Passive management refers to index- and exchange-traded funds ...
  6. Efficiency Ratio

    The efficiency ratio is used to analyze how well a company utilizes ...
Related Articles
  1. Insights

    The Efficient Market Hypothesis: Settling the Great Debate

    An understanding of neuroscience and the decision-making process provides a resolution to the decades-old debate between proponents and critics of the Efficient Market Hypothesis.
  2. Investing

    Modern Portfolio Theory Vs. Behavioral Finance

    Or: How financial markets would work in an ideal world vs. how they work in the real world.
  3. Investing

    The Evolution of ETFs

    Key 20th-century financial theories changed the way investors viewed markets and created the circumstances in which ETFs could emerge.
  4. Investing

    Seven Controversial Investing Theories

    Find out information about seven controversial investing theories that attempt to explain and influence the market as well as the actions of investors.
  5. Investing

    Strategies For Determining The Market's True Worth

    Learn the strengths and weaknesses of passive and active management when trying to uncover the overall market's worth.
  6. Trading

    Understanding Investor Behavior

    Discover how some human tendencies can play out in the market, posing the question: are we really rational?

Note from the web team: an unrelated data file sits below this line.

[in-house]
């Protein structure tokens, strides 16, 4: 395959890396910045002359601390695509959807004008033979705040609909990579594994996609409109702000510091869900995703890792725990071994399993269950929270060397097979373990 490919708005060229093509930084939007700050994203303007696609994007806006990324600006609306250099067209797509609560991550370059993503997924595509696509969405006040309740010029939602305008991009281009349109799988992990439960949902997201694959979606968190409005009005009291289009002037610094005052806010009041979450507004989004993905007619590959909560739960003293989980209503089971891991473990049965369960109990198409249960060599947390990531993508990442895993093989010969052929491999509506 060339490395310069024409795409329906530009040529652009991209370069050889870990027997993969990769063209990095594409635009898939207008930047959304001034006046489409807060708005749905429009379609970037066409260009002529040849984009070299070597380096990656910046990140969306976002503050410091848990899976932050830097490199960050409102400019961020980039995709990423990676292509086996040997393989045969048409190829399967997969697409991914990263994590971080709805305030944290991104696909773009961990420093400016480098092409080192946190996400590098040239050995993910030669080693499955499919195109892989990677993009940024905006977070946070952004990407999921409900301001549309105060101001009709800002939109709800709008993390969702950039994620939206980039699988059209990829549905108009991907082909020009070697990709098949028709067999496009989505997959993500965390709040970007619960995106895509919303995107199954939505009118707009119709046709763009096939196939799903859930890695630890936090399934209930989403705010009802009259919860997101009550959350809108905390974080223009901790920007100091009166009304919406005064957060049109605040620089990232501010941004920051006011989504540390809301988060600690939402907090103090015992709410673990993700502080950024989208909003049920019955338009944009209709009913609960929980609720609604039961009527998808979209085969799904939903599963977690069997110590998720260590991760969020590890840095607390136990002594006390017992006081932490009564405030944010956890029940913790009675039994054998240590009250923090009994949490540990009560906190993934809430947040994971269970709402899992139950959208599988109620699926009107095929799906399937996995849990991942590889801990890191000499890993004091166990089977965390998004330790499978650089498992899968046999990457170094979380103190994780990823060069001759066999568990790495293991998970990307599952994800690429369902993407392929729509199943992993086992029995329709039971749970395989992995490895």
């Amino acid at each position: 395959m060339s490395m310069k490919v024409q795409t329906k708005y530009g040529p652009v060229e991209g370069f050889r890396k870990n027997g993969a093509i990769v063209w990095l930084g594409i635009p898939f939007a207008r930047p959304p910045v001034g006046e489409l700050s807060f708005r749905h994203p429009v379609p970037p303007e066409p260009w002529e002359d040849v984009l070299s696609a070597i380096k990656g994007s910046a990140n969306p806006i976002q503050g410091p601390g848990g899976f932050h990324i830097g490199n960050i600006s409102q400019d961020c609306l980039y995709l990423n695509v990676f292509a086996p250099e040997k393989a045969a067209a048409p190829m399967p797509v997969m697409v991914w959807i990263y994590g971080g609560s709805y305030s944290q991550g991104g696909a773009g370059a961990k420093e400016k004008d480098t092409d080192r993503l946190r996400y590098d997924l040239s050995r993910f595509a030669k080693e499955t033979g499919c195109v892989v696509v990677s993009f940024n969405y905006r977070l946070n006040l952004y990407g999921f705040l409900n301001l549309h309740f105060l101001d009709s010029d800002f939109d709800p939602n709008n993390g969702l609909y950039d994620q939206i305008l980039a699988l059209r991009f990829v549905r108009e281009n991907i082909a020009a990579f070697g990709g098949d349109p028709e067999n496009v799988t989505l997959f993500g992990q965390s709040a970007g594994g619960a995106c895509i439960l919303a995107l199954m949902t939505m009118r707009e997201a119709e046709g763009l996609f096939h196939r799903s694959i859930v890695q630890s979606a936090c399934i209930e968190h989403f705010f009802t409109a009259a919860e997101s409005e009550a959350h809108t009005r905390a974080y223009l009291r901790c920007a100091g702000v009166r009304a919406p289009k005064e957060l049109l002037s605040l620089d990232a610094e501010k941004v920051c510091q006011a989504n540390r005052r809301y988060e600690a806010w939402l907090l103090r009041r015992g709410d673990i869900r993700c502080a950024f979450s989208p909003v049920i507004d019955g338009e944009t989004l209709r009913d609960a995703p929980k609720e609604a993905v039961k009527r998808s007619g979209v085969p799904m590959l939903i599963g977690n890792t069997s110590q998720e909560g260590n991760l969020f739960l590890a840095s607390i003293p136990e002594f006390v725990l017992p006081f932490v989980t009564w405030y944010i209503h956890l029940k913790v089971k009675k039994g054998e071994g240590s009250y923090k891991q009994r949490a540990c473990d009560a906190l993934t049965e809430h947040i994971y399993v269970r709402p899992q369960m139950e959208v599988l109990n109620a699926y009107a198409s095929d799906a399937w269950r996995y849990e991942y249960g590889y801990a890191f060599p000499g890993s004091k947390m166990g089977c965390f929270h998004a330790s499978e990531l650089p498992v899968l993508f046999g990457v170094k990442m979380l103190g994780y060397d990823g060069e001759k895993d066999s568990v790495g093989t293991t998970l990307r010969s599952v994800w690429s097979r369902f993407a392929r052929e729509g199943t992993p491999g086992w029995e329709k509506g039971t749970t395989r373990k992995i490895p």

7. Investing

    Efficient Market Hypothesis

    An investment theory that states it is impossible to "beat the market".
  8. Investing

    The lowdown on index funds

    If you can't beat the market, why not join it? Read on to see what your options are.
  9. Financial Advisor

    High-yield Bond Investing: Information Is Key

    Access to and analysis of relevant information are the key to success in the high-yield bond market.
  10. Insights

    What Is International Trade?

    Everyone's talking about globalization, learn what is it and why some oppose it.
RELATED FAQS
  1. How Does an Efficient Market Affect Investors?

    The efficient market hypothesis refers to aggregated decisions of many market participants. Read Answer >>
  2. Why are efficiency ratios important to investors?

    Learn about efficiency ratios, such as the asset turnover ratio, and why these metrics are important to investors when analyzing ... Read Answer >>
  3. What is the difference between efficiency ratios and profitability ratios?

    Learn about efficiency and profitability ratios, what these ratios measure and the main difference between efficiency and ... Read Answer >>
Hot Definitions
  1. Inflation

    Inflation is the rate at which prices for goods and services is rising and the worth of currency is dropping.
  2. Discount Rate

    Discount rate is the interest rate charged to commercial banks and other depository institutions for loans received from ...
  3. Economies of Scale

    Economies of scale refer to reduced costs per unit that arise from increased total output of a product. For example, a larger ...
  4. Quick Ratio

    The quick ratio measures a company’s ability to meet its short-term obligations with its most liquid assets.
  5. Leverage

    Leverage results from using borrowed capital as a source of funding when investing to expand the firm's asset base and generate ...
  6. Financial Risk

    Financial risk is the possibility that shareholders will lose money when investing in a company if its cash flow fails to ...
Trading Center